As an entrepreneur, recognizing the reality of karma in business was one of the more powerful (and recent) developments in my business awakening. Specifically, the experience of intentionally doing/giving things for the benefit of others – with no clear financial reward to myself or my company – and seeing tangible, net-positive results on the business writ large. Just a personal observation and opinion.
Thus, I was mischievously thrilled when I saw the phrase “Karmic Banking” ensconced in the diagram on the homepage of Ethereum. The diagram, which is still on the homepage (just without the labels), shows five piles of colored blocks, equidistant from each other, arranged in a circle. Over one of the circles floated the title, “Karmic Banking”. My first sighting of a phrase I thought I had invented! I tried to click on the picture, but wasn’t allowed.
More strangely, when I google “Ethereum Karmic Banking”, I am shown a long list of results without the word “karmic”. When I do a verbatim search for “Ethereum Karma”, the first relevant result is an article with “Martin Shkreli” in the tagline. Where did this mysterious phantom link disappear to?
Anyways, even if you are raising your eyebrow dubiously at my report that the word “Karma” was listed on the homepage of crypto currency (and platform) Ethereum, let us explore the idea of karma in currency. Only let us expand our definition of currency, from “a system of money in general use in a particular country”, to include its other definition, “the fact or quality of being generally accepted or in use”. By this measure, we can treat Instagram likes and digital ad impressions as a currency as well.
For most of us, the US Dollar is the first currency to come to mind; for others, it is Bitcoin, or Pesos, or Euros etc. As you conceptually expand your definition of what a currency is, ponder social media. Have you ever paid money for Instagram likes? It seems that a social media “Like” is (has become) form of currency, once-removed. Let us coin this phrase “currency once-removed” to imply that there exists an acknowledged fiat-currency value associated with a fixed number of [number or amount of unit(s) in question].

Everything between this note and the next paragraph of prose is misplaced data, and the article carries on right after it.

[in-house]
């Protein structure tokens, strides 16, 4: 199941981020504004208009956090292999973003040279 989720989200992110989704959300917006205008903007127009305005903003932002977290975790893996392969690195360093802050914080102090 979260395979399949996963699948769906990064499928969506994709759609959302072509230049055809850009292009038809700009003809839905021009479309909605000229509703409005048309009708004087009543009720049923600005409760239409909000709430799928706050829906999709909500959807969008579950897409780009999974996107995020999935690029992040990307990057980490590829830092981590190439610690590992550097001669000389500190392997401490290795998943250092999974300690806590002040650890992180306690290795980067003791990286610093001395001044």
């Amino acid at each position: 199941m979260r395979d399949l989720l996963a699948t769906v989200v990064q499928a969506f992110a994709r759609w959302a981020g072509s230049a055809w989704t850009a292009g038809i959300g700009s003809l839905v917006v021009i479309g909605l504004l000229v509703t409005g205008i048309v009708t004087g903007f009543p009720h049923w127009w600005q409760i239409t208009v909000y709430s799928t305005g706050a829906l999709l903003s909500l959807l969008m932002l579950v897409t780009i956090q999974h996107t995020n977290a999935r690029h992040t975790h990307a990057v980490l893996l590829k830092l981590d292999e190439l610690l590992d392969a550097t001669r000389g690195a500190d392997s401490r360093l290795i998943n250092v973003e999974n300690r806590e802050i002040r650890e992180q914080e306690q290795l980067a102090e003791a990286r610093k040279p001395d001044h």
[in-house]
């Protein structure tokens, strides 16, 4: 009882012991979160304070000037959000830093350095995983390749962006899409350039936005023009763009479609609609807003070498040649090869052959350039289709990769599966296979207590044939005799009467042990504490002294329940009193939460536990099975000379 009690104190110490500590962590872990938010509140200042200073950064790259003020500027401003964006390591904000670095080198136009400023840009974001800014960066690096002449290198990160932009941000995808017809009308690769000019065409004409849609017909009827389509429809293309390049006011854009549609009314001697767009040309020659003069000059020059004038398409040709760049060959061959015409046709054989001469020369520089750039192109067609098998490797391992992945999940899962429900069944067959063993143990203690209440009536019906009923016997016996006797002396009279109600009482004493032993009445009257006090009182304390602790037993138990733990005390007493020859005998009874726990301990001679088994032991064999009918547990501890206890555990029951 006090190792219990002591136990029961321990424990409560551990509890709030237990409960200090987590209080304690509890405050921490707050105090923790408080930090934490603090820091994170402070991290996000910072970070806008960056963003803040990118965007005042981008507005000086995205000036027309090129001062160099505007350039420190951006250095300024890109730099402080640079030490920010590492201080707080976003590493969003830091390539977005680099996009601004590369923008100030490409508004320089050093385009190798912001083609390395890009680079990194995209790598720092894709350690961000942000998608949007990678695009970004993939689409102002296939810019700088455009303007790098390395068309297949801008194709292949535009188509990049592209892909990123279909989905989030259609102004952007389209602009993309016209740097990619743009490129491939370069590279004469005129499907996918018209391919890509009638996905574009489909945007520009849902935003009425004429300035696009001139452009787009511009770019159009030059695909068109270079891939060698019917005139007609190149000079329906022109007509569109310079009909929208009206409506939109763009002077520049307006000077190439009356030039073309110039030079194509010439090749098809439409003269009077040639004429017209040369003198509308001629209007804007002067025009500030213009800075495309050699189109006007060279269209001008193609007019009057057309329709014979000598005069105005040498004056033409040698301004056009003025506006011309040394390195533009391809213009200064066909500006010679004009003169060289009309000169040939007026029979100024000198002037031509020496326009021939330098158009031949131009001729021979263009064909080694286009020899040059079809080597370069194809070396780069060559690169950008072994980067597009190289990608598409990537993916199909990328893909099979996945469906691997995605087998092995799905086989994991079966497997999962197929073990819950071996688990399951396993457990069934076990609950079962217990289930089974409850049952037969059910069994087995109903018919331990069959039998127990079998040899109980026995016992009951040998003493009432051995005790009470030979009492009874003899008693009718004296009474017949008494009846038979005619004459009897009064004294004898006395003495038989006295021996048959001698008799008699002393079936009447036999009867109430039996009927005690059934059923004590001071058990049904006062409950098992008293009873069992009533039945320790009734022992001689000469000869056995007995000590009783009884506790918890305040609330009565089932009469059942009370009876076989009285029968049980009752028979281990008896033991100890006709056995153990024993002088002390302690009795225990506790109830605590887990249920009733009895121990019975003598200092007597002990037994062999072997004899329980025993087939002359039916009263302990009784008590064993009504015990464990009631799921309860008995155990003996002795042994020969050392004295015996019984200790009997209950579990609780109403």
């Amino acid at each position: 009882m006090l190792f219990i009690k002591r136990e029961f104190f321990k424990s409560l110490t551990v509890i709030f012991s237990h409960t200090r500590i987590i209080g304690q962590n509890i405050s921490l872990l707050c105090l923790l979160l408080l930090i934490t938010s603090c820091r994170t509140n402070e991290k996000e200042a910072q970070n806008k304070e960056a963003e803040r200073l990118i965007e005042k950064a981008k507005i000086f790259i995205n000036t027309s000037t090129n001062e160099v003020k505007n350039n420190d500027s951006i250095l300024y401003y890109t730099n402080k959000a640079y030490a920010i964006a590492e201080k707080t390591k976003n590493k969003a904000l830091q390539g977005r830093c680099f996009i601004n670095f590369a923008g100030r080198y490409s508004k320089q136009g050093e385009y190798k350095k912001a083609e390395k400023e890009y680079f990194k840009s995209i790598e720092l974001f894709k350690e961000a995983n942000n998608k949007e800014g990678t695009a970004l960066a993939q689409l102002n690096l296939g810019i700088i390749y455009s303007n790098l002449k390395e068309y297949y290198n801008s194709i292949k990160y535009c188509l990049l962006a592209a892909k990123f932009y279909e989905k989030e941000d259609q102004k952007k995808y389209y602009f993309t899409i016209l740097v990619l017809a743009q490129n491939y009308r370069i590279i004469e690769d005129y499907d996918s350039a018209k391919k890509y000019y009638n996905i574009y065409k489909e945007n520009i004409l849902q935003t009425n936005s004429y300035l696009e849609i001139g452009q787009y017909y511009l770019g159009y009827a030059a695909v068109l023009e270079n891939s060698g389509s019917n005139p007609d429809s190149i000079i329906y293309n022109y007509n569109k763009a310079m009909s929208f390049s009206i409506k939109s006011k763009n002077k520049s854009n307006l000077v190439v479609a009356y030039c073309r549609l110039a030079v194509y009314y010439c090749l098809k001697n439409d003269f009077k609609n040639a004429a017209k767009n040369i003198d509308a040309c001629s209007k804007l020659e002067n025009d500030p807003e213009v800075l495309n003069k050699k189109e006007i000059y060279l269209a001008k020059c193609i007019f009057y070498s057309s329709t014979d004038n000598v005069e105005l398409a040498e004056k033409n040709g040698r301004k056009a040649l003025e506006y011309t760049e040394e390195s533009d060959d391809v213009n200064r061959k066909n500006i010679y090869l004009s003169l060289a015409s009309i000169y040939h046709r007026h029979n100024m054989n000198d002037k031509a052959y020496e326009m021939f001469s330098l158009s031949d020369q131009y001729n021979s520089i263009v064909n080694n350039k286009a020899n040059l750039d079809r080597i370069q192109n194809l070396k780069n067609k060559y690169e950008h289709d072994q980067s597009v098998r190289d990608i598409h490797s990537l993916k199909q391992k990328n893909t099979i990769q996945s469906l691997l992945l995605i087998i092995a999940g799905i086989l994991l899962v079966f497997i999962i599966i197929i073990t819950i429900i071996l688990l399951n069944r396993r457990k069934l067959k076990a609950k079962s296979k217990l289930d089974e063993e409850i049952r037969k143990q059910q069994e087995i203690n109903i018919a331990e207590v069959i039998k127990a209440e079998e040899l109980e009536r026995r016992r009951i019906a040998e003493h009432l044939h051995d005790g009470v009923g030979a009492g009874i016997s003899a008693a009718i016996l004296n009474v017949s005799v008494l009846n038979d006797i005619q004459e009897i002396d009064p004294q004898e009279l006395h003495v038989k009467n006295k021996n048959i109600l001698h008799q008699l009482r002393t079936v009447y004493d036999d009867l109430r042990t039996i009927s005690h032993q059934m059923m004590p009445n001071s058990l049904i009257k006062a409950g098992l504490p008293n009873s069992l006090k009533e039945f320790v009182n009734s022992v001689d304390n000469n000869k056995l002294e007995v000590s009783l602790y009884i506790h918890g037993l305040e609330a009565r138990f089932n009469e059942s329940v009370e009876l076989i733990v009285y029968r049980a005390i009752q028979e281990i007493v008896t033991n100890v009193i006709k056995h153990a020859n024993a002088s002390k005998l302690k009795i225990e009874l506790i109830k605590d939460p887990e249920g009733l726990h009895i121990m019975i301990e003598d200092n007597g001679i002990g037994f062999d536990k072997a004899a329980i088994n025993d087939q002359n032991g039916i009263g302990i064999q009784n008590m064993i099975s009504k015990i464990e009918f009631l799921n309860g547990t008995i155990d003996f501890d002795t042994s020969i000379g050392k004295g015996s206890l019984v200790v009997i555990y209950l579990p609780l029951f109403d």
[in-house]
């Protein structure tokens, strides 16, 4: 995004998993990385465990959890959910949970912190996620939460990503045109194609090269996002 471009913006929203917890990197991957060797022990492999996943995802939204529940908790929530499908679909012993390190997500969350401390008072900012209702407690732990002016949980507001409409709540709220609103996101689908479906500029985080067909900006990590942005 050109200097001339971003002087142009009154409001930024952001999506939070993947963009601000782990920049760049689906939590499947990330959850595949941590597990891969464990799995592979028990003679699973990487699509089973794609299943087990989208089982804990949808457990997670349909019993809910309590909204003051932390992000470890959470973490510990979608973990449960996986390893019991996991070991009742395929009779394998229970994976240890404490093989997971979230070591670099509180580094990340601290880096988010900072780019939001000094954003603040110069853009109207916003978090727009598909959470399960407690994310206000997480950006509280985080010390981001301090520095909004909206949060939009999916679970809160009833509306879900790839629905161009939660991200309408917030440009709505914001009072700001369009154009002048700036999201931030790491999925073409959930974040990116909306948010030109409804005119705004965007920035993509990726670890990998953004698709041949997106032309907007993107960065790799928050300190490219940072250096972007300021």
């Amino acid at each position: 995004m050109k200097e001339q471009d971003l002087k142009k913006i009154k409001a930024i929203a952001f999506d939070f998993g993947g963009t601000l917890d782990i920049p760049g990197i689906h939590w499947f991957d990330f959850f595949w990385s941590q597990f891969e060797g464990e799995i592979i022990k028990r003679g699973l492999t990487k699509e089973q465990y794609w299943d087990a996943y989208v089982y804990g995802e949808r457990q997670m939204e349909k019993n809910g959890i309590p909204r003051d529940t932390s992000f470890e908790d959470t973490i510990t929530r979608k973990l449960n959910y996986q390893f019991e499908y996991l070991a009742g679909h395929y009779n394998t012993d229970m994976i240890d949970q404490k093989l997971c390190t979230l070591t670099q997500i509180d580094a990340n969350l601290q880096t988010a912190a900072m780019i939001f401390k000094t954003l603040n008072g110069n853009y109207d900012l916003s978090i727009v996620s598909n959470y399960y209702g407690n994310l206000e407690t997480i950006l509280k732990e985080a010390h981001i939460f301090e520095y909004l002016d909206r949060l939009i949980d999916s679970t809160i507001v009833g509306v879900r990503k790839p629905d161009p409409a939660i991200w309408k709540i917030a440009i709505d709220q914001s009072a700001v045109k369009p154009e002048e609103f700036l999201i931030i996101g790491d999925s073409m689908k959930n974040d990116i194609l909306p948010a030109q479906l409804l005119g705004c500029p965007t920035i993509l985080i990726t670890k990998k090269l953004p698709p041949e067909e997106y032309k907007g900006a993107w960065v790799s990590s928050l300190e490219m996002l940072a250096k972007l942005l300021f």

Now we have this idea of currencies once-removed. It is useful for behaviors that straddle the line between traditional, “for-profit” business; and leisure. How can it be that some people use Instagram exclusively as a source of (guilty) pleasure, while others use it exclusively for business purposes, i.e. for financial gain? Same way that anyone can do something they love, as an amateur, and not get paid; yet, the second they declare it their “profession”, it is expected that they are paid. Does this emit a whiff arbitrariness?
Anyways, the reason I’m talking about this is to explore the unintended economic consequences of societal fixtures and memes (such as the Instagram “like”) that have become currencies once-removed. On social media, people do things not for money, but for any number of emotional reasons: to show love; to demonstrate commitment; to share goals, preferences, and selfies. It sounds crazy, but people even pay to have more “likes” than the average person; it has become a social proof.
I use Instagram, and have always enjoyed it; my beef is not with Insty or social media in general. My whole point here is that we, as a society, can do better than Instagram “likes” in our day-to-day activities that are related to these “currencies once-removed”.
What if, using the Ethereum blockchain to create a decentralized business, operating on a “tamper-proof network”, that gave each user a ranking, for number of loans given and number of projects either invested or backed. To control for increasing wealth inequality, the figures are not denominated in dollars, but in deals completed.
Now fast forward five years into a future where such an application has become the new Instagram /Facebook. We dropped our yearn for “likes” just like we dropped our AIM Instant Messenger handles; one day we woke up, and it did not serve us. Instead, we compete for status based upon how much we have done for others, with the question of whether or not we did it for financial gain decidedly obscured (as with Instagram likes).
Now take it a step further, to the idea of a decentralized ledger that cannot be changed, and starts to essentially track the history of the app’s postings, via each user’s “Deal Flow” and “Give Flow”. Our own hobbies, desires, and interests we are proud to showcase, melds with our resume, our professional goals and financial aspirations.
What would you like to do?
And it is so.